9. A stabilizing caddy as set forth in claim 1
wherein the housing includes a floor integral and coplanar with the base obstructing the cavity and providing a support for the pressurized gas container when received in the cavity.
10. A stabilizing caddy for a pressurized gas container having a longitudinal axis comprising:
a planar base plate; and
a substantially conical housing of thin wall construction upstanding from the planar base plate and having a space within the housing which is substantially a void defined by a continuous conical wall having an upper rim distant from the planar base plate and a longitudinal axis extending transverse of the planar base plate, the planar base plate having a central opening of substantially similar size to that of the upper rim such that, together, the central opening and the upper rim are supportively receptive of an outer surface of the pressurized gas container when the pressurized gas container is slidably received therein such that a longitudinal axis of the pressurized gas container is substantially parallel to the longitudinal axis of the cavity, the dimension of the housing at the upper rim transverse of the longitudinal axis being substantially less than that of the base.
Description
BACKGROUND OF THE INVENTION

1. Field of the Invention

The present invention relates to apparatus for supporting and transporting pressurized gas containers and, more particularly, to a stabilizing caddy which protects the gas container while maintaining it in an upright position.

2. Prior Art

It is common to store pressurized gas in cylindrical tanks having a bottom end on which they normally stand and an upper end to which the outlet valve is attached. These tanks are generally of a small range of standard sizes. In some instances, they are tall and slim and when in use are normally supported by a suitable frame. However, in the case of propane tanks, particularly small propane tanks such as those designated as 20 pound tanks, the tank is still cylindrical, but nearly spherical. These are provided with a foot customarily in the form of an annular collar attached to the lower end of the tank. These small propane tanks are quite commonly transported, either for refilling or from place to place for supplying gas barbecues, for example, or to job sites where they are used by a variety of tradesmen. In such instances, the tank may be stood on its foot and suitable controls, valves, and the like attached to the upper outlet of the tank. In any of these situations, whether being transported or being used with heating equipment attached to the upper end, the tank is not very stable since the annular collar mounted on the lower end of the tank is substantially smaller than the outer diameter of the tank. While this construction may be adequate when the tank is in use, it is essential that the tank be stabilized when it is being transported.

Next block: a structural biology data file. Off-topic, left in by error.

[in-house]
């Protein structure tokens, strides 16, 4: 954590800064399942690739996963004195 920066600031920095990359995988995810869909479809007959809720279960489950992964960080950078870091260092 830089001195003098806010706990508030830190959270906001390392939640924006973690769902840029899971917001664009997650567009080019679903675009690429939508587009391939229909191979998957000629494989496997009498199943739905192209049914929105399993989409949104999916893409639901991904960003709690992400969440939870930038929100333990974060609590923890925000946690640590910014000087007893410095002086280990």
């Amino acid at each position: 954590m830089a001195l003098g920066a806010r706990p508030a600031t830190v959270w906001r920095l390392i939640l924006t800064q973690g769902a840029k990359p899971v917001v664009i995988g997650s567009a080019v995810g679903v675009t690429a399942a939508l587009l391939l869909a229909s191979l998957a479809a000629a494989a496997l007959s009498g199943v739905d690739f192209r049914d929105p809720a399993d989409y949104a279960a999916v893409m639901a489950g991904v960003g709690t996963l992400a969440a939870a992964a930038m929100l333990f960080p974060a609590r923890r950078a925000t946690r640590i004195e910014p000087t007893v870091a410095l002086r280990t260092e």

In the past one solution to this problem has been to retain the tank in the corrugated cardboard box in which it was packaged when new. However, such a container soon loses its shape and strength, especially when subjected to moisture over a period of time.

Other solutions have been devised over the years. Indeed, there is an abundance of known devices for supporting gas containers and other items as they are being transported. A number of patents can be mentioned which disclose typical instances of these devices. For example, U.S. Pat. No. 2,497,597 to Gatewood and U.S. Pat. No. 2,985,310 to Norris both disclose a carrier and frame for mounting to the front of a mobile home or trailer. U.S. Pat. No. 5,299,721 to Cummings discloses apparatus for receiving and supporting SCUBA tanks in a boat. U.S. Pat. No. 4,303,367 to Bott discloses a container having a plurality of open-topped receptacles for supporting loaded shopping bags in a vehicle in an upright position. U.S. Pat. No. 5,065,922 to Harris discloses a container system for a delivery van used for delivering floral packages.